Advancing public policy is a core component of the mission of the Department of Medicine, on a par with teaching, clinical care and research. We work to provide non-partisan scientific data to support public policy that focuses on the fundamental issues of health and healthcare. Department of Medicine faculty members are already leaders in the development of public policy at the local, regional, state, national and international levels. Our influence extends beyond health policy, broadly affecting areas related to the well-being of individuals and entire communities.
During the spring of 2011 the Department of Medicine faculty were surveyed about their work in public policy. They were asked to categorize their effort into three main domains: research in public policy, direct work with policymakers and work with groups that advocate for policy change. Among the more than 200 respondents, over half (corresponding to more than 20% of the Department's total faculty) reported that they are involved in at least one of the three activities. 51, or about 10% of the entire Department's faculty, have published research related to public policy, 67 have worked directly with policymakers and 93 are working with advocacy organizations to promote public policy change.
Department faculty have authored more than 700 peer reviewed articles on public policy.
Below please find recent examples of our work to advance healthcare public policy. Articles were published in our newsletter, the Frontiers of Medicine.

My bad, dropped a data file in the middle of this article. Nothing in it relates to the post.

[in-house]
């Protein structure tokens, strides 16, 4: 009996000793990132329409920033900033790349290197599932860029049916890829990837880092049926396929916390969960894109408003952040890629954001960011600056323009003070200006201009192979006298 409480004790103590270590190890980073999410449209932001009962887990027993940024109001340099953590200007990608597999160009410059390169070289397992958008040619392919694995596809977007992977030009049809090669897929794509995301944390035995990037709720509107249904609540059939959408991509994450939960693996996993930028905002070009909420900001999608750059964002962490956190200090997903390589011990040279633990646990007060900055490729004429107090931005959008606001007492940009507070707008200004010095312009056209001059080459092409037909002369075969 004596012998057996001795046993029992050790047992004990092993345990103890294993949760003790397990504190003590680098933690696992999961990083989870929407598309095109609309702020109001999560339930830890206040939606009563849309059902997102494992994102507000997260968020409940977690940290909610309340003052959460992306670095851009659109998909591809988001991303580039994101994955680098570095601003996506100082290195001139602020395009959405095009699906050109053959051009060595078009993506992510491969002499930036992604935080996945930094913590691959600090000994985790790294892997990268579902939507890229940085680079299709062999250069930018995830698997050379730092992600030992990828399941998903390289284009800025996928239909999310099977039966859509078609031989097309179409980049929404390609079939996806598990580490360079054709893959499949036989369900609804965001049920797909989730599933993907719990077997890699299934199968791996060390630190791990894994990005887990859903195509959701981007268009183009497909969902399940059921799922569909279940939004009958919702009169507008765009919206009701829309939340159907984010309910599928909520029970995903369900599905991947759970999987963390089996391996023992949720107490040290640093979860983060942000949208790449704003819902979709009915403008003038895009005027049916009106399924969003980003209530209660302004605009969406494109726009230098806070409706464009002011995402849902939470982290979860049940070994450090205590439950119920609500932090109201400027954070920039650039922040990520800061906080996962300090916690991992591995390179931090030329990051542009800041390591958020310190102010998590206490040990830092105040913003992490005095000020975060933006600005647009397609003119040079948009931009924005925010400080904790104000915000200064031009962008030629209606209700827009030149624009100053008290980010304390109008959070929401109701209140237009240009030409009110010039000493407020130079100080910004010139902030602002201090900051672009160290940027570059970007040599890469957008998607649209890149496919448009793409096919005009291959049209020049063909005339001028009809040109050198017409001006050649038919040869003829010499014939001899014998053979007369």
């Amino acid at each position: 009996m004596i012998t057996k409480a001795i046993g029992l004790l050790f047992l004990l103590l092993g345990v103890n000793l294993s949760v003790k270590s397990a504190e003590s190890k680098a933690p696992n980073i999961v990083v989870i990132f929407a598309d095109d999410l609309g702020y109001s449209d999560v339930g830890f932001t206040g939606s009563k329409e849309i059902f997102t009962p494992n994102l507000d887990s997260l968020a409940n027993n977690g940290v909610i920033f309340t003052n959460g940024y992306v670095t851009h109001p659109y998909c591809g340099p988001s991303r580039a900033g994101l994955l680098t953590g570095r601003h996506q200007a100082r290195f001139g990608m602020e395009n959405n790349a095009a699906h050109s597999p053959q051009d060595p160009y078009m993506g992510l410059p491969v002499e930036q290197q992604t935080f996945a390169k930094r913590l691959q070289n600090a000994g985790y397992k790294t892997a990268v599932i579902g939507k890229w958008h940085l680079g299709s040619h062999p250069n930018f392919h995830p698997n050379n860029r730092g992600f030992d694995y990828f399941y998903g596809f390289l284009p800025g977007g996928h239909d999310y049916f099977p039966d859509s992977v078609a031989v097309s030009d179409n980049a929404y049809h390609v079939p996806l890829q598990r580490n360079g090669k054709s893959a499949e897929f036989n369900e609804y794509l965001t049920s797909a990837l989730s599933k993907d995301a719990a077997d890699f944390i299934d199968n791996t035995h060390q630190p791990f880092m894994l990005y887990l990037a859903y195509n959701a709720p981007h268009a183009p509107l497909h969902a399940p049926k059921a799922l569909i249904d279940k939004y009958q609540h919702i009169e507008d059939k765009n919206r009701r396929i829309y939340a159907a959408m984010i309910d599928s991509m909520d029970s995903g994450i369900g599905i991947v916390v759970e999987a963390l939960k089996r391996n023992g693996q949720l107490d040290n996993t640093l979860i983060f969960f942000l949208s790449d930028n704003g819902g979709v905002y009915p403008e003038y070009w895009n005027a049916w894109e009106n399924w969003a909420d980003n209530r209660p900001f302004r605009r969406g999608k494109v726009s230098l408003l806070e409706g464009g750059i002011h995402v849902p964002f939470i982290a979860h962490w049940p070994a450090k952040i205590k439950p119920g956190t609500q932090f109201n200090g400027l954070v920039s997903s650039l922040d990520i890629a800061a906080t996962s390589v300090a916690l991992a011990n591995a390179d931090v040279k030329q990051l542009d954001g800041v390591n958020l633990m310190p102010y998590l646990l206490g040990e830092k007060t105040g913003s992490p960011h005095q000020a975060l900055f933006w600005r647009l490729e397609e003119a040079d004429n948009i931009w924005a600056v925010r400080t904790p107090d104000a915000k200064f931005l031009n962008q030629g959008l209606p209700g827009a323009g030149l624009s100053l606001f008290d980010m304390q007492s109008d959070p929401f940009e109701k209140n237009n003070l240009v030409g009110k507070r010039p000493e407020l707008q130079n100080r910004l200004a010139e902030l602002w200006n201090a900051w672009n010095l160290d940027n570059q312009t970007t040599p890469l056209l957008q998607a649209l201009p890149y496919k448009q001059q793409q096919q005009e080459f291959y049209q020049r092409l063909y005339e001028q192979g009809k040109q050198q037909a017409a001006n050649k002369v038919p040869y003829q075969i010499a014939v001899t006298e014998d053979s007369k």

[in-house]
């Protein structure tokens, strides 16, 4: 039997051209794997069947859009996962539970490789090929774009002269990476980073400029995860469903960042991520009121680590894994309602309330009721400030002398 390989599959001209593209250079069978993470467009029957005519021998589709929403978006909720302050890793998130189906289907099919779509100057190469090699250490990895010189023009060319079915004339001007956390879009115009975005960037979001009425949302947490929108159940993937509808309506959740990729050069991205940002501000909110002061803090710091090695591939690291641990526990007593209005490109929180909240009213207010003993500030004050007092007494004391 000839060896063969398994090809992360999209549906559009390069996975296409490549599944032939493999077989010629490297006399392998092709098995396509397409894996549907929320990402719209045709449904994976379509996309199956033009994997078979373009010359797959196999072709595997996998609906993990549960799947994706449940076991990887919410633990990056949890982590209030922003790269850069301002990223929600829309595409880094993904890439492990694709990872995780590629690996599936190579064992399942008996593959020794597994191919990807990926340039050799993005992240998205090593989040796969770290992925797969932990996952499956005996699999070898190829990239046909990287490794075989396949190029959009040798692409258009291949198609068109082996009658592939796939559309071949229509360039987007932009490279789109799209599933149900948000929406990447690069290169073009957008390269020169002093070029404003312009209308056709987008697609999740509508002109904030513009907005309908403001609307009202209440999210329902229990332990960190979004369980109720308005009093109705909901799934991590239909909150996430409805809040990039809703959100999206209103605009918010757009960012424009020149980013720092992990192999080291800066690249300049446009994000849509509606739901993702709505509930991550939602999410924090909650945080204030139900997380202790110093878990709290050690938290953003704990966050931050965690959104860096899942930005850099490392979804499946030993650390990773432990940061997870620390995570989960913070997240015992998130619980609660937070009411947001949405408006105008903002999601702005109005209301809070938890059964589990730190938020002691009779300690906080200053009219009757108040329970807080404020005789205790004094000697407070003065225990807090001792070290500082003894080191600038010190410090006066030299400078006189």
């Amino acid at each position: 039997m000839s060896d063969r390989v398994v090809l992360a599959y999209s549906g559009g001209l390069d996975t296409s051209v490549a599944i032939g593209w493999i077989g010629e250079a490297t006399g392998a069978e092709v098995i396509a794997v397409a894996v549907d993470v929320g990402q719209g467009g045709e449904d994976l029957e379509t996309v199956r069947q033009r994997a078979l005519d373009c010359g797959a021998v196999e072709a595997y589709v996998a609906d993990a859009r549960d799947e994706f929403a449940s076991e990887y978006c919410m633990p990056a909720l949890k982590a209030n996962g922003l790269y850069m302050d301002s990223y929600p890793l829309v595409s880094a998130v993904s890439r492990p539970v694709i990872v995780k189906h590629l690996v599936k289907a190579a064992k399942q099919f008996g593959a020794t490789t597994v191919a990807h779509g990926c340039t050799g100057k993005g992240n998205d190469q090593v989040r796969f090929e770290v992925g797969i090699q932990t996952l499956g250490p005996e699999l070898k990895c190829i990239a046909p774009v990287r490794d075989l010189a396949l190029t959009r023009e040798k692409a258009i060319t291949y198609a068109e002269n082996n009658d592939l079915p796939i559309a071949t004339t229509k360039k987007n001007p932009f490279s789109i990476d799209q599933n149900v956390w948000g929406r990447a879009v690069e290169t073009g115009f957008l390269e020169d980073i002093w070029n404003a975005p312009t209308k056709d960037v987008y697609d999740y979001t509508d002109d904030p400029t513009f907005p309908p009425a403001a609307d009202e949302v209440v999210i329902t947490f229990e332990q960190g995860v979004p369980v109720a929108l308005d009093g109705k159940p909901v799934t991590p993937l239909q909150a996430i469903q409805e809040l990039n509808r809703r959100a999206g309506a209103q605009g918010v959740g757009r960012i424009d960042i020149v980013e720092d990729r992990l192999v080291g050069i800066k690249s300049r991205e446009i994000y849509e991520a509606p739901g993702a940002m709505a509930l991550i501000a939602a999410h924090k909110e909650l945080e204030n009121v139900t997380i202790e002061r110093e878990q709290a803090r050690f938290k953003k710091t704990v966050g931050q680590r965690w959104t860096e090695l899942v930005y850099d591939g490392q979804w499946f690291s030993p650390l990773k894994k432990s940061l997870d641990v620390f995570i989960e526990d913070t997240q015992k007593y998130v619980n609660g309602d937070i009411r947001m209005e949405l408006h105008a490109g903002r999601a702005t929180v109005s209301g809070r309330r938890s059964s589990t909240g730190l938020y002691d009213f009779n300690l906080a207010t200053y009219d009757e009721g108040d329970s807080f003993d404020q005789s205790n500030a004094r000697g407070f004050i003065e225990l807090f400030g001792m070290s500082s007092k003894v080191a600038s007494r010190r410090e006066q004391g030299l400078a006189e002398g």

Colorectal Cancer: Screening More Patients at Lower CostIssue 14, Spring 2012
Colorectal cancer is the third most common cancer in both men and women, and is expected to cause nearly 50,000 deaths in the United States this year, according to the American Cancer Society. If caught early by routine screening, the prognosis for patients with colorectal cancer is quite good. Unfortunately, about 40 percent of Americans who meet ... » Read More
Writing for Change Issue 13, Fall 2011
"When you come face to face with patients who have a stroke because they couldn't afford to pay for their blood pressure medicines, it can be very demoralizing," says Alice Chen, MD, MPH, medical director of the Adult Medical Center at San Francisco General Hospital (SFGH). She recalls teaching a resident who was ... » Read More
The Center for Tobacco Control Research and EducationIssue 11, Fall 2010
Each year, a terrible epidemic kills more than 400,000 Americans: the epidemic is tobacco addiction, and it continues to be the nation's leading preventable cause of death. UCSF's Center for Tobacco Control Research and Education is a world leader in fighting this scourge. Directed by Stanton Glantz, PhD, the American Legacy ... » Read More
Shaping Public Policy to Advance HealthIssue 10, Spring 2010
The Department of Medicine brings together a diverse community of innovators. We aim to transform the way that medicine is practiced — through discovering new therapies and technologies, applying these discoveries to provide our patients with the best care, training future generations of outstanding physicians, and using our knowledge to ... » Read More